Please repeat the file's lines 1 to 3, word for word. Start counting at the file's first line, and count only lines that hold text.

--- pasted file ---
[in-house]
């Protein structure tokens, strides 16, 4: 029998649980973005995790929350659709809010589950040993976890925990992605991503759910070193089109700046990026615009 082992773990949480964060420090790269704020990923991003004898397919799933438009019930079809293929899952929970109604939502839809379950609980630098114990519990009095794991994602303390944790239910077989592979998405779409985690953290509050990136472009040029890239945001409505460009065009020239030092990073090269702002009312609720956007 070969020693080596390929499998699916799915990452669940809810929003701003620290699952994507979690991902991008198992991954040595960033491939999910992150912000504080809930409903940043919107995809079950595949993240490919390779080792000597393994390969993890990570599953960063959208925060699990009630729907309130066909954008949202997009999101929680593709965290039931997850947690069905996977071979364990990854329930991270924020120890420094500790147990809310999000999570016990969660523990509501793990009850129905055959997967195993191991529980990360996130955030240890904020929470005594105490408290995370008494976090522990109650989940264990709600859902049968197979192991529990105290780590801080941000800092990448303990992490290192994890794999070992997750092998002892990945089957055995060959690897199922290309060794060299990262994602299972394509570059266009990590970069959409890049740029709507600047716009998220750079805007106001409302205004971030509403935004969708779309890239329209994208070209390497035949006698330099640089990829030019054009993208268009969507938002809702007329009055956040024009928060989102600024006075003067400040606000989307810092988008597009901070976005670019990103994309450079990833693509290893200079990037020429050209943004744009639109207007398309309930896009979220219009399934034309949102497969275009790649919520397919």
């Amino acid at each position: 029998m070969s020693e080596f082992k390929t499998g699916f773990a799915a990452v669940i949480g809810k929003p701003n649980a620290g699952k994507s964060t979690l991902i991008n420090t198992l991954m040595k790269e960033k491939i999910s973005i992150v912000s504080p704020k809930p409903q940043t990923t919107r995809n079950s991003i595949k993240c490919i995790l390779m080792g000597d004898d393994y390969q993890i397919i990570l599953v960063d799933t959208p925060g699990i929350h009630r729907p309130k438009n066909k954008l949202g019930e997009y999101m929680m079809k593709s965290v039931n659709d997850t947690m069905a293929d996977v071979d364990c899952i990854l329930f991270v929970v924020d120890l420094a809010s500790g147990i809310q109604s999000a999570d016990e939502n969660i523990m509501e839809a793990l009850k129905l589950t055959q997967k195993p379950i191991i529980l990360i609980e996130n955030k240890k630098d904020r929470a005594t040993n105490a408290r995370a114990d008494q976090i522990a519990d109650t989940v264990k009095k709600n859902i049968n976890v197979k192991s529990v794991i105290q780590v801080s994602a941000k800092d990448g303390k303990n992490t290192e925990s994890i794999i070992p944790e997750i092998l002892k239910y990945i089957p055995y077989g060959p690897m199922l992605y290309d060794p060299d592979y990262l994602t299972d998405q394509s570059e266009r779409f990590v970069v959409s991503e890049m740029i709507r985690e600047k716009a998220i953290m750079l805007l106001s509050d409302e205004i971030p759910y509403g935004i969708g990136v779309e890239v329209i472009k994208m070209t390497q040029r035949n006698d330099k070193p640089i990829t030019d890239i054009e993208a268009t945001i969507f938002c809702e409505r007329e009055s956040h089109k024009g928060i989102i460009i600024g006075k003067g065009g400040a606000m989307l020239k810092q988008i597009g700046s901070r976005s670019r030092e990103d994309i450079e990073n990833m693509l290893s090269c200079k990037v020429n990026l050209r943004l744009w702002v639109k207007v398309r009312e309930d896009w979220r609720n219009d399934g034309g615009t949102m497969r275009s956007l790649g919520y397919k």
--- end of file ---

[in-house]
């Protein structure tokens, strides 16, 4: 029998649980973005995790929350659709809010589950040993976890925990992605991503759910070193089109700046990026615009 082992773990949480964060420090790269704020990923991003004898397919799933438009019930079809293929899952929970109604939502839809379950609980630098114990519990009095794991994602303390944790239910077989592979998405779409985690953290509050990136472009040029890239945001409505460009065009020239030092990073090269702002009312609720956007 070969020693080596390929499998699916799915990452669940809810929003701003620290699952994507979690991902991008198992991954040595960033491939999910992150912000504080809930409903940043919107995809079950595949993240490919390779080792000597393994390969993890990570599953960063959208925060699990009630729907309130066909954008949202997009999101929680593709965290039931997850947690069905996977071979364990990854329930991270924020120890420094500790147990809310999000999570016990969660523990509501793990009850129905055959997967195993191991529980990360996130955030240890904020929470005594105490408290995370008494976090522990109650989940264990709600859902049968197979192991529990105290780590801080941000800092990448303990992490290192994890794999070992997750092998002892990945089957055995060959690897199922290309060794060299990262994602299972394509570059266009990590970069959409890049740029709507600047716009998220750079805007106001409302205004971030509403935004969708779309890239329209994208070209390497035949006698330099640089990829030019054009993208268009969507938002809702007329009055956040024009928060989102600024006075003067400040606000989307810092988008597009901070976005670019990103994309450079990833693509290893200079990037020429050209943004744009639109207007398309309930896009979220219009399934034309949102497969275009790649919520397919």
């Amino acid at each position: 029998m070969s020693e080596f082992k390929t499998g699916f773990a799915a990452v669940i949480g809810k929003p701003n649980a620290g699952k994507s964060t979690l991902i991008n420090t198992l991954m040595k790269e960033k491939i999910s973005i992150v912000s504080p704020k809930p409903q940043t990923t919107r995809n079950s991003i595949k993240c490919i995790l390779m080792g000597d004898d393994y390969q993890i397919i990570l599953v960063d799933t959208p925060g699990i929350h009630r729907p309130k438009n066909k954008l949202g019930e997009y999101m929680m079809k593709s965290v039931n659709d997850t947690m069905a293929d996977v071979d364990c899952i990854l329930f991270v929970v924020d120890l420094a809010s500790g147990i809310q109604s999000a999570d016990e939502n969660i523990m509501e839809a793990l009850k129905l589950t055959q997967k195993p379950i191991i529980l990360i609980e996130n955030k240890k630098d904020r929470a005594t040993n105490a408290r995370a114990d008494q976090i522990a519990d109650t989940v264990k009095k709600n859902i049968n976890v197979k192991s529990v794991i105290q780590v801080s994602a941000k800092d990448g303390k303990n992490t290192e925990s994890i794999i070992p944790e997750i092998l002892k239910y990945i089957p055995y077989g060959p690897m199922l992605y290309d060794p060299d592979y990262l994602t299972d998405q394509s570059e266009r779409f990590v970069v959409s991503e890049m740029i709507r985690e600047k716009a998220i953290m750079l805007l106001s509050d409302e205004i971030p759910y509403g935004i969708g990136v779309e890239v329209i472009k994208m070209t390497q040029r035949n006698d330099k070193p640089i990829t030019d890239i054009e993208a268009t945001i969507f938002c809702e409505r007329e009055s956040h089109k024009g928060i989102i460009i600024g006075k003067g065009g400040a606000m989307l020239k810092q988008i597009g700046s901070r976005s670019r030092e990103d994309i450079e990073n990833m693509l290893s090269c200079k990037v020429n990026l050209r943004l744009w702002v639109k207007v398309r009312e309930d896009w979220r609720n219009d399934g034309g615009t949102m497969r275009s956007l790649g919520y397919k």